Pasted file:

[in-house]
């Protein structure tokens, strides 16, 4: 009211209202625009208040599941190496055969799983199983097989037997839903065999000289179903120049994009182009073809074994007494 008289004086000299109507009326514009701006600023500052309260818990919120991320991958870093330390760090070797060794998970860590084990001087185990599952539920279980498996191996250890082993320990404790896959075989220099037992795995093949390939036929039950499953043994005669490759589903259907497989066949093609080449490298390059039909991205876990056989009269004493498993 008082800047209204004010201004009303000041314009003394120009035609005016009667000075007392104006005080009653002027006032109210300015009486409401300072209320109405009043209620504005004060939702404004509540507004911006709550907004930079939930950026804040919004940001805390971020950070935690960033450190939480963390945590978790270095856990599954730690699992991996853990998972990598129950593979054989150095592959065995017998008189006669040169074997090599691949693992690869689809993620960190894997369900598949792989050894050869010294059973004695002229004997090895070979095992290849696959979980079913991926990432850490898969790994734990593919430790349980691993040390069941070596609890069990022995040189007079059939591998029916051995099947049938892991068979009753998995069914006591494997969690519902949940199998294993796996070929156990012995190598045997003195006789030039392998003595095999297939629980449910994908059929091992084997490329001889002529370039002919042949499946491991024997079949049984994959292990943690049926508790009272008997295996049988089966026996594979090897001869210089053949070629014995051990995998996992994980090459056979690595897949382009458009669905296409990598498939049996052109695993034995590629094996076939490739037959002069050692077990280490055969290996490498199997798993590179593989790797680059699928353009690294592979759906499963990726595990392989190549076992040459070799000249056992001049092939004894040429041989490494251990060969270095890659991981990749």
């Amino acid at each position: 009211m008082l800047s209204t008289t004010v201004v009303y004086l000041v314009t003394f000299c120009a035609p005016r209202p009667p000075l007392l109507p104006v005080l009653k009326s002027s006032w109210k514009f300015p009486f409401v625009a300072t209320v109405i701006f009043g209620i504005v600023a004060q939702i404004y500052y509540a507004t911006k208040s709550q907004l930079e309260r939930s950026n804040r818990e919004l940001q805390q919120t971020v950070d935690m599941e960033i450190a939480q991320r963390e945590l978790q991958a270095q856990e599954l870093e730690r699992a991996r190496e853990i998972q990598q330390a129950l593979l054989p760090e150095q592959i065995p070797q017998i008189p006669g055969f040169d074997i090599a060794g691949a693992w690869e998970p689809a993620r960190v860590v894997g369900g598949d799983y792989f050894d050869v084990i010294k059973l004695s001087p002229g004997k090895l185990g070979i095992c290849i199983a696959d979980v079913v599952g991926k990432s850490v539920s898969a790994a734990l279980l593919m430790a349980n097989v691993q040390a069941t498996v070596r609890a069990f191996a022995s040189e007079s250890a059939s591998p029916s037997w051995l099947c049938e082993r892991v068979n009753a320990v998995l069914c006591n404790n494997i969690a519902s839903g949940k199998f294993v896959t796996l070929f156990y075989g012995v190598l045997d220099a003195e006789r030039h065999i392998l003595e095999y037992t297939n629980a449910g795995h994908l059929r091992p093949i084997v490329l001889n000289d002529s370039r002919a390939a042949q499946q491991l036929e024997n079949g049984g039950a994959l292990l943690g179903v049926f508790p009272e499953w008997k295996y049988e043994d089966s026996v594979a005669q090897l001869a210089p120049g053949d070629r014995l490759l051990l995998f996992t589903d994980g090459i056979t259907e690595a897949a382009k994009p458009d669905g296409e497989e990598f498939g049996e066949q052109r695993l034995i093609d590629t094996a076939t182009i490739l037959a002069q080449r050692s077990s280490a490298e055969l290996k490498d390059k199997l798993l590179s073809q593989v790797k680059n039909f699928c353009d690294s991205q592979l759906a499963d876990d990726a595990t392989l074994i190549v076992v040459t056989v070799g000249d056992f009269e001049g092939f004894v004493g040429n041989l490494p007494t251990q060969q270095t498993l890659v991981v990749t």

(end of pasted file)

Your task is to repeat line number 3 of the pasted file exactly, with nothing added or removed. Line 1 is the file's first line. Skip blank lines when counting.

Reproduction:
């Amino acid at each position: 009211m008082l800047s209204t008289t004010v201004v009303y004086l000041v314009t003394f000299c120009a035609p005016r209202p009667p000075l007392l109507p104006v005080l009653k009326s002027s006032w109210k514009f300015p009486f409401v625009a300072t209320v109405i701006f009043g209620i504005v600023a004060q939702i404004y500052y509540a507004t911006k208040s709550q907004l930079e309260r939930s950026n804040r818990e919004l940001q805390q919120t971020v950070d935690m599941e960033i450190a939480q991320r963390e945590l978790q991958a270095q856990e599954l870093e730690r699992a991996r190496e853990i998972q990598q330390a129950l593979l054989p760090e150095q592959i065995p070797q017998i008189p006669g055969f040169d074997i090599a060794g691949a693992w690869e998970p689809a993620r960190v860590v894997g369900g598949d799983y792989f050894d050869v084990i010294k059973l004695s001087p002229g004997k090895l185990g070979i095992c290849i199983a696959d979980v079913v599952g991926k990432s850490v539920s898969a790994a734990l279980l593919m430790a349980n097989v691993q040390a069941t498996v070596r609890a069990f191996a022995s040189e007079s250890a059939s591998p029916s037997w051995l099947c049938e082993r892991v068979n009753a320990v998995l069914c006591n404790n494997i969690a519902s839903g949940k199998f294993v896959t796996l070929f156990y075989g012995v190598l045997d220099a003195e006789r030039h065999i392998l003595e095999y037992t297939n629980a449910g795995h994908l059929r091992p093949i084997v490329l001889n000289d002529s370039r002919a390939a042949q499946q491991l036929e024997n079949g049984g039950a994959l292990l943690g179903v049926f508790p009272e499953w008997k295996y049988e043994d089966s026996v594979a005669q090897l001869a210089p120049g053949d070629r014995l490759l051990l995998f996992t589903d994980g090459i056979t259907e690595a897949a382009k994009p458009d669905g296409e497989e990598f498939g049996e066949q052109r695993l034995i093609d590629t094996a076939t182009i490739l037959a002069q080449r050692s077990s280490a490298e055969l290996k490498d390059k199997l798993l590179s073809q593989v790797k680059n039909f699928c353009d690294s991205q592979l759906a499963d876990d990726a595990t392989l074994i190549v076992v040459t056989v070799g000249d056992f009269e001049g092939f004894v004493g040429n041989l490494p007494t251990q060969q270095t498993l890659v991981v990749t």